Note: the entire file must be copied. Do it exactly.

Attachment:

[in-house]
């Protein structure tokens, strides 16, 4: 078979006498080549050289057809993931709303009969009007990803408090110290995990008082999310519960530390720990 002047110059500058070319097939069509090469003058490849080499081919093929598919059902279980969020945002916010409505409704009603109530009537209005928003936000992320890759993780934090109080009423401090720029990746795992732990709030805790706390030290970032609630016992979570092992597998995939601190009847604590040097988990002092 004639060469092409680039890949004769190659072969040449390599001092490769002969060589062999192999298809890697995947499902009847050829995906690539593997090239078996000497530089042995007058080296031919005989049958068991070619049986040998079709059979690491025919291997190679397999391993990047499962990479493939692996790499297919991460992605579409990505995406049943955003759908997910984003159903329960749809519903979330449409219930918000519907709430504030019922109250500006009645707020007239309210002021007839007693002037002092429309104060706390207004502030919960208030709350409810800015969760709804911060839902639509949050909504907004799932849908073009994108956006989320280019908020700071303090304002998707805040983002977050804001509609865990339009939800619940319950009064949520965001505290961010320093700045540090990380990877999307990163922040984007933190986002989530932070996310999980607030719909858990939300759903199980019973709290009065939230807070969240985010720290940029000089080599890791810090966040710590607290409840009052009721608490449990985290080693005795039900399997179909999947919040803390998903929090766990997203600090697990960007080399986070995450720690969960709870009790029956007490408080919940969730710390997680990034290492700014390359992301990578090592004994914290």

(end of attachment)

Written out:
[in-house]
């Protein structure tokens, strides 16, 4: 078979006498080549050289057809993931709303009969009007990803408090110290995990008082999310519960530390720990 002047110059500058070319097939069509090469003058490849080499081919093929598919059902279980969020945002916010409505409704009603109530009537209005928003936000992320890759993780934090109080009423401090720029990746795992732990709030805790706390030290970032609630016992979570092992597998995939601190009847604590040097988990002092 004639060469092409680039890949004769190659072969040449390599001092490769002969060589062999192999298809890697995947499902009847050829995906690539593997090239078996000497530089042995007058080296031919005989049958068991070619049986040998079709059979690491025919291997190679397999391993990047499962990479493939692996790499297919991460992605579409990505995406049943955003759908997910984003159903329960749809519903979330449409219930918000519907709430504030019922109250500006009645707020007239309210002021007839007693002037002092429309104060706390207004502030919960208030709350409810800015969760709804911060839902639509949050909504907004799932849908073009994108956006989320280019908020700071303090304002998707805040983002977050804001509609865990339009939800619940319950009064949520965001505290961010320093700045540090990380990877999307990163922040984007933190986002989530932070996310999980607030719909858990939300759903199980019973709290009065939230807070969240985010720290940029000089080599890791810090966040710590607290409840009052009721608490449990985290080693005795039900399997179909999947919040803390998903929090766990997203600090697990960007080399986070995450720690969960709870009790029956007490408080919940969730710390997680990034290492700014390359992301990578090592004994914290």